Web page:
Save Us From Our Saviors

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167 (Photo credit: Wikipedia)

 

The past week has been a trying one for our entire nation. We have watched the debate about firearms and their place in our society devolve into lunacy, with those afraid of a police state advocating for one to prevent one (yeah, my head aches too.) If there is any silver lining in this dark, dark cloud it is that we have finally started to have some real discussion about how we need to improve access to mental health care in this country.
This is why it worries me to see the reactions of some social justice bloggers on this issue. I am not talking about the justifiable outrage over an ill-considered call for a national database of the mentally ill. I am referring to those that suggest any connection of the mass killings to mental illness is oppressive to the neuroatypical.
I have to say, I like that term, it helps fight the stigma attached to mental health issues, and that is an important part of the fight. This knee-jerk outrage, however, helps no one. Yes there are other aspects of this problem worth discussing: race, gender, class, the availability of firearms, our violent culture, but mental health needs to be a part of the dialogue. These men (and yes, it is almost always men) have often, if not usually, had problems that may well have been addressed before they hurt others.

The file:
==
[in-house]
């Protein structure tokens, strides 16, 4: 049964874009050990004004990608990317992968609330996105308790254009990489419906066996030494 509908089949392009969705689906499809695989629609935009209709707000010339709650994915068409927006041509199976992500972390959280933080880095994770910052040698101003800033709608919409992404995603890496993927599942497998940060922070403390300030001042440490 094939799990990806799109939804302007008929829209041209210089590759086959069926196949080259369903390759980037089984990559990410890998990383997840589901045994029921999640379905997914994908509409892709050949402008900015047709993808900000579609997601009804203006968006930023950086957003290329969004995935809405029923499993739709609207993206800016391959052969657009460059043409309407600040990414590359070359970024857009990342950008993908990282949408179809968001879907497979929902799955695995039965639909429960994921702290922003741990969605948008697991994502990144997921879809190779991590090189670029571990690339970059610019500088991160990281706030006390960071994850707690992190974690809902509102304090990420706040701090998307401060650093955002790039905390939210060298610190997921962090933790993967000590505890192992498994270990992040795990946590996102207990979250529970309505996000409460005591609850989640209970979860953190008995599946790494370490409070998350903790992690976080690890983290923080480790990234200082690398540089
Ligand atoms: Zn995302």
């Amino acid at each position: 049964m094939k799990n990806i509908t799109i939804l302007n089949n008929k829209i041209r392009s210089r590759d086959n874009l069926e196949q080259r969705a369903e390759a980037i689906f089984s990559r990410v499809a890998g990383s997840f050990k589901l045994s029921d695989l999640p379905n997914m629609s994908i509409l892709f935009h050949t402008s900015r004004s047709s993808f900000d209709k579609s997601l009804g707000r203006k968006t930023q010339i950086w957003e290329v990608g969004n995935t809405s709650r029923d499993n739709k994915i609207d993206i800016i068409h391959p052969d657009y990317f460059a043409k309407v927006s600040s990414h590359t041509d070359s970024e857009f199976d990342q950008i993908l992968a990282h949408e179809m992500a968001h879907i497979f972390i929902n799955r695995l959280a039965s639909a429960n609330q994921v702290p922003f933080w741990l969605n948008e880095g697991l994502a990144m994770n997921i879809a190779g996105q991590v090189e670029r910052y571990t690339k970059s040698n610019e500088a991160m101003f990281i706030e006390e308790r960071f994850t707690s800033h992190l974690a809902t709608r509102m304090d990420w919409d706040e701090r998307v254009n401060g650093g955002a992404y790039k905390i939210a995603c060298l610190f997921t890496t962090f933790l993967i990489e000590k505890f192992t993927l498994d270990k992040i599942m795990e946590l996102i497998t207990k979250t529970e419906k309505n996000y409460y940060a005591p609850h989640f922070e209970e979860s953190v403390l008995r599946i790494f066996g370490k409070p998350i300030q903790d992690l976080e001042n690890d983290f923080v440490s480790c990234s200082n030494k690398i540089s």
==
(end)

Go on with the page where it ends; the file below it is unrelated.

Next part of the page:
No one is saying all those with mental health problems are violent. The vast majority are not. I am not. I have had my struggles with mental illness. There are, however, a small minority that could be diagnosed in time if not for the stigma attached to mental health care. We implore people to change their diet, exercise more, go to their annual or biannual physicals, but we do not encourage people to make a habit of checking their mental health.
I understand that there is still a lot of cultural education to be done in regards to mental health issues. That does not mean, though, that every mention is a slight, and frankly making it into one only undermines our cause. I find myself wondering how many of these people actually are neuroatypical and how many are just white knighting, championing us to prove what good people they are.
Hey, I do social justice blogging too. That is ninety or more percent of what I do here, but it has to be done with reason, depth, and real empathy, not just the self aggrandizing empathy of self-righteous “allies.” To infantalize us, by suggesting our delicate sensibilities might be shattered by being compared to monsters is at least as much an insult as what you are “protecting” us from and does nothing to solve the real issues we, and our entire society, face.

 

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3 thoughts on “Save Us From Our Saviors

  1. Christine,
    You have done a nice job here of starting a critical dialogue around social justice and mental health issues. None of us are able to fully escape culpability and we must all look at how we are implicated in the marginalization of others.

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